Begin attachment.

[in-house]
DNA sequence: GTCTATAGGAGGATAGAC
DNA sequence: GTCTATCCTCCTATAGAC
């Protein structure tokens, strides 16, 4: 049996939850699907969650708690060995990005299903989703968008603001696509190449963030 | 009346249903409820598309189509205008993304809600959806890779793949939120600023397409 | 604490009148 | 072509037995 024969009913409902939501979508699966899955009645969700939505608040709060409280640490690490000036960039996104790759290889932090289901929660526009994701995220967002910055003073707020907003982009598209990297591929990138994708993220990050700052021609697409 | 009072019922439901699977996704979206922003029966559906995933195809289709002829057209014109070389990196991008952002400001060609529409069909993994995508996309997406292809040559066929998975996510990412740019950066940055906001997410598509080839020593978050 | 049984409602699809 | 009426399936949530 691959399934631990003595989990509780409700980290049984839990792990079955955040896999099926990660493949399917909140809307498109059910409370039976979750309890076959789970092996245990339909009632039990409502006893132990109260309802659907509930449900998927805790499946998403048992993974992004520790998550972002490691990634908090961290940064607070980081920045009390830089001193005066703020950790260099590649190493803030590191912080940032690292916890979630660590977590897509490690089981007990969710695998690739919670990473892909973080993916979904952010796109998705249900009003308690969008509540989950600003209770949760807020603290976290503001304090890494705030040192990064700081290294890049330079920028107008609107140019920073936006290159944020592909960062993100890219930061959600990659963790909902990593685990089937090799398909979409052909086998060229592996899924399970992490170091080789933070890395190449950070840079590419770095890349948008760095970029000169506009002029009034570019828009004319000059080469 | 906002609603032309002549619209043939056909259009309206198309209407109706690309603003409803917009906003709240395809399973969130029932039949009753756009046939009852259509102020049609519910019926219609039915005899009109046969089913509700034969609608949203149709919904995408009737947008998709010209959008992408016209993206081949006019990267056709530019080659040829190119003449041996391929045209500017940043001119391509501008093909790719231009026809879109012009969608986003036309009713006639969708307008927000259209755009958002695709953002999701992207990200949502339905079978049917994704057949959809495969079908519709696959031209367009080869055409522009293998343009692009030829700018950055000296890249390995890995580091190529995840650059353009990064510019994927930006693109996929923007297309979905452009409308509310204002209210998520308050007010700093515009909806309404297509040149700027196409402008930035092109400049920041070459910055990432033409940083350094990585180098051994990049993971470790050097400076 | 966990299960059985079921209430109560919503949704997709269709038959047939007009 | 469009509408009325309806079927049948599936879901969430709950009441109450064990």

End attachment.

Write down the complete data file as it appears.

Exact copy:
[in-house]
DNA sequence: GTCTATAGGAGGATAGAC
DNA sequence: GTCTATCCTCCTATAGAC
């Protein structure tokens, strides 16, 4: 049996939850699907969650708690060995990005299903989703968008603001696509190449963030 | 009346249903409820598309189509205008993304809600959806890779793949939120600023397409 | 604490009148 | 072509037995 024969009913409902939501979508699966899955009645969700939505608040709060409280640490690490000036960039996104790759290889932090289901929660526009994701995220967002910055003073707020907003982009598209990297591929990138994708993220990050700052021609697409 | 009072019922439901699977996704979206922003029966559906995933195809289709002829057209014109070389990196991008952002400001060609529409069909993994995508996309997406292809040559066929998975996510990412740019950066940055906001997410598509080839020593978050 | 049984409602699809 | 009426399936949530 691959399934631990003595989990509780409700980290049984839990792990079955955040896999099926990660493949399917909140809307498109059910409370039976979750309890076959789970092996245990339909009632039990409502006893132990109260309802659907509930449900998927805790499946998403048992993974992004520790998550972002490691990634908090961290940064607070980081920045009390830089001193005066703020950790260099590649190493803030590191912080940032690292916890979630660590977590897509490690089981007990969710695998690739919670990473892909973080993916979904952010796109998705249900009003308690969008509540989950600003209770949760807020603290976290503001304090890494705030040192990064700081290294890049330079920028107008609107140019920073936006290159944020592909960062993100890219930061959600990659963790909902990593685990089937090799398909979409052909086998060229592996899924399970992490170091080789933070890395190449950070840079590419770095890349948008760095970029000169506009002029009034570019828009004319000059080469 | 906002609603032309002549619209043939056909259009309206198309209407109706690309603003409803917009906003709240395809399973969130029932039949009753756009046939009852259509102020049609519910019926219609039915005899009109046969089913509700034969609608949203149709919904995408009737947008998709010209959008992408016209993206081949006019990267056709530019080659040829190119003449041996391929045209500017940043001119391509501008093909790719231009026809879109012009969608986003036309009713006639969708307008927000259209755009958002695709953002999701992207990200949502339905079978049917994704057949959809495969079908519709696959031209367009080869055409522009293998343009692009030829700018950055000296890249390995890995580091190529995840650059353009990064510019994927930006693109996929923007297309979905452009409308509310204002209210998520308050007010700093515009909806309404297509040149700027196409402008930035092109400049920041070459910055990432033409940083350094990585180098051994990049993971470790050097400076 | 966990299960059985079921209430109560919503949704997709269709038959047939007009 | 469009509408009325309806079927049948599936879901969430709950009441109450064990």